You may have seen a commercial or maybe even been in a shopping mall when a flash mob broke out.
Suddenly, a bunch of random people began singing or dancing.
It really wasn’t random, of course. Social media networks had been hard at work, sending Twitter, Facebook and LinkedIn messages to make sure participants knew where and when to show up and what to do.
The same social media muscle now is turning some flash mobs into “cash mobs.” Instead of showing up to sing or dance, participants are being asked to come out to support a selected group of small, independent and locally owned businesses.
The invitation is to come shop. Bring cash.
What’s believed to be the first cash mob planned for the Kansas City area aims to bring shoppers to four independently owned retail businesses in the 5000 block of State Line Road at precisely 4:30 p.m. on Thursday.
“Is this nice or what?” said T Jensen, owner of Hi Hat Coffee, a tiny shop that anchors one end of a short retail block in Westwood that houses Absolute Florist, Annedore’s Fine Chocolates and the Little Gallery Frame Shop. “It’s so great that people are sticking their necks out for small businesses.”
The necks doing the sticking out belong to Burton Kelso and Kelly Ziegler, two area residents who met on Facebook and concocted the cash mob plan after reading about events in other cities.
Kelson and Ziegler surprised the owners of all four businesses on the block to let them know they were chosen for the cash mob debut.
“I don’t fully understand it,” said Sheri Weedman, owner of the chocolate shop. “But I sure like the idea of people wanting to buy local and help unique businesses succeed.”
Kelso, an information technology contractor who provides services for Annedore’s and Absolute, knew about those companies and saw how hard independent retailers work to prosper in a tough economy.
He suggested the retail block to Ziegler, an advertising professional, who last month had posted on Facebook a Wall Street Journal article about the fledgling cash mob movement nationwide.
Other than Kelso being an IT contractor for two of the businesses, there wasn’t a particular reason for them to suggest a cash mob for that block.
Believed to have begun in Buffalo, N.Y., the first publicly recorded cash mob was formed Aug. 5 when someone decided to extend the Groupon and LivingSocial concept beyond one-time pursuits of bargains.
The idea came from Chris Smith, an Oracle Corp. engineer, who used Twitter and Facebook to invite customers to converge on a Buffalo wine merchant. The retailer’s sales for that day tripled the usual total.
Within weeks, the cash mob concept spread to other cities, mostly through social media efforts on behalf of small, independent, locally owned businesses. In most cases, the events were planned by customers or fans of a business who simply wanted to help direct more traffic to a place they liked.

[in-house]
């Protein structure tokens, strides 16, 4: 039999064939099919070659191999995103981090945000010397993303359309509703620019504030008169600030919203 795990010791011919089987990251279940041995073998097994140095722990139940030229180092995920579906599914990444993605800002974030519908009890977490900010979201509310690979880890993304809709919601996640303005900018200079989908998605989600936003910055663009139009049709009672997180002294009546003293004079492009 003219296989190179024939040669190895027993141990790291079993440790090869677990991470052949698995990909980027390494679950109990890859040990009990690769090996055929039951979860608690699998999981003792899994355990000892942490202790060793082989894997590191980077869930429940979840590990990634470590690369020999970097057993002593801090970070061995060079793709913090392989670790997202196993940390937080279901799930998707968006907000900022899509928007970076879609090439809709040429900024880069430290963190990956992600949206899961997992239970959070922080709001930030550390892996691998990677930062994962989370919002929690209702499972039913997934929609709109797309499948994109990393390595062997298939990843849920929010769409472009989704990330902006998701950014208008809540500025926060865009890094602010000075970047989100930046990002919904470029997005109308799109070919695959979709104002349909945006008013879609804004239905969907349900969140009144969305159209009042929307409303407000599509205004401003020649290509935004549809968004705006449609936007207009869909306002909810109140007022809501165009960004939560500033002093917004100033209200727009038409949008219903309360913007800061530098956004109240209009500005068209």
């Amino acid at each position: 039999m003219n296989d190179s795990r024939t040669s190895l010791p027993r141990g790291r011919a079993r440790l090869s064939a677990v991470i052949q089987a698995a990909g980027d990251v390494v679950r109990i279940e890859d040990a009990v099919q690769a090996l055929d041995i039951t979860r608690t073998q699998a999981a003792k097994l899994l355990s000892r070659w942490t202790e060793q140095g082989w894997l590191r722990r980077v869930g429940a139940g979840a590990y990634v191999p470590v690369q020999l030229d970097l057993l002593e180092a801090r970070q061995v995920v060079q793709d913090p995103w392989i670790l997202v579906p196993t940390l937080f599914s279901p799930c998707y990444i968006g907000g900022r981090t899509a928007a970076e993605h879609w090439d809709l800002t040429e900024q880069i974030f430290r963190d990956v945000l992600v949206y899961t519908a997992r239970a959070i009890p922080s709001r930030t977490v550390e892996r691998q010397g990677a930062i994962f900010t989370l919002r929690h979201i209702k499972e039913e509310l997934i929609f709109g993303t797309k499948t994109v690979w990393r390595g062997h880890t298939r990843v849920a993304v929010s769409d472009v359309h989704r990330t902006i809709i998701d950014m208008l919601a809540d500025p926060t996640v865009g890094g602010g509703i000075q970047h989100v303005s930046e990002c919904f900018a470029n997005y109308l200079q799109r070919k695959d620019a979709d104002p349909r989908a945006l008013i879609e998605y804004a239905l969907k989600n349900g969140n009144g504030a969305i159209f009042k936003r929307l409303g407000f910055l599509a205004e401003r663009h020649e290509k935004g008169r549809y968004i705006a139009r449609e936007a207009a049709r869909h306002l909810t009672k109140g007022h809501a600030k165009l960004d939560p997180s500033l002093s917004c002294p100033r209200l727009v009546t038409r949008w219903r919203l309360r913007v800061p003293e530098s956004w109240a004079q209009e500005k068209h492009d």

“We’re pretty sure this is the first in Kansas City,” Kelso said. “The goal is to get people to spend at each shop, meet new people, and have fun.”
Part of a cash mob’s youthful tradition is for interested participants to gather afterward and “celebrate at a local watering hole,” he said, naming Boozefish Wine Bar on Westport Road as the intended gathering spot after the hoped-for shopping event on the 19th.
In some cities, cash mob planners have suggested that each shopper bring a $20 bill. Kelso said $10 per shop was a more reasonable goal for a first outing here.
Even that modest goal made Jensen chuckle. The coffee shop’s average tab is about $4.50. But, if people want to try new drinks or pastries, he said he’d certainly be up for that.
Lori Owens, owner of the florist shop, said she usually has an influx of regular customers from 4 to 6 p.m. who come for her daily half-price specials.
“But I’ll have a couple of extra people on hand” on Thursday, she said. “It’ll just be merchandising what I have in my store otherwise, but what a great thing to call attention to ‘We’re here!’”
Weedman also plans to be fully staffed in case the cash mob materializes in force. “And we’ll have lots of (chocolate) samples so that even if people don’t buy, they’ll still have fun with it,” she said.
Diane Young, owner of the frame shop, said she didn’t plan to do anything different to prepare for Thursday but was happy for the exposure to her small business.
Ziegler, who owns her own small business, Ziggy Franz Advertising, said that kind of exposure is what cash mobs are designed to provide, perhaps alerting new customers to locally owned businesses.
“We’re working on our next cash mob location now,” she said. “We’ll work out the bugs, see how many people we get. We’ve already had about 10 different locations people have suggested to us for our next one.”
Kelso and Ziegler hardly expect to have a lock on local cash mob creation.
“Kansas City is a very big metro,” Ziegler said. “There’s room for others. It’d be wonderful if other people would start their own.”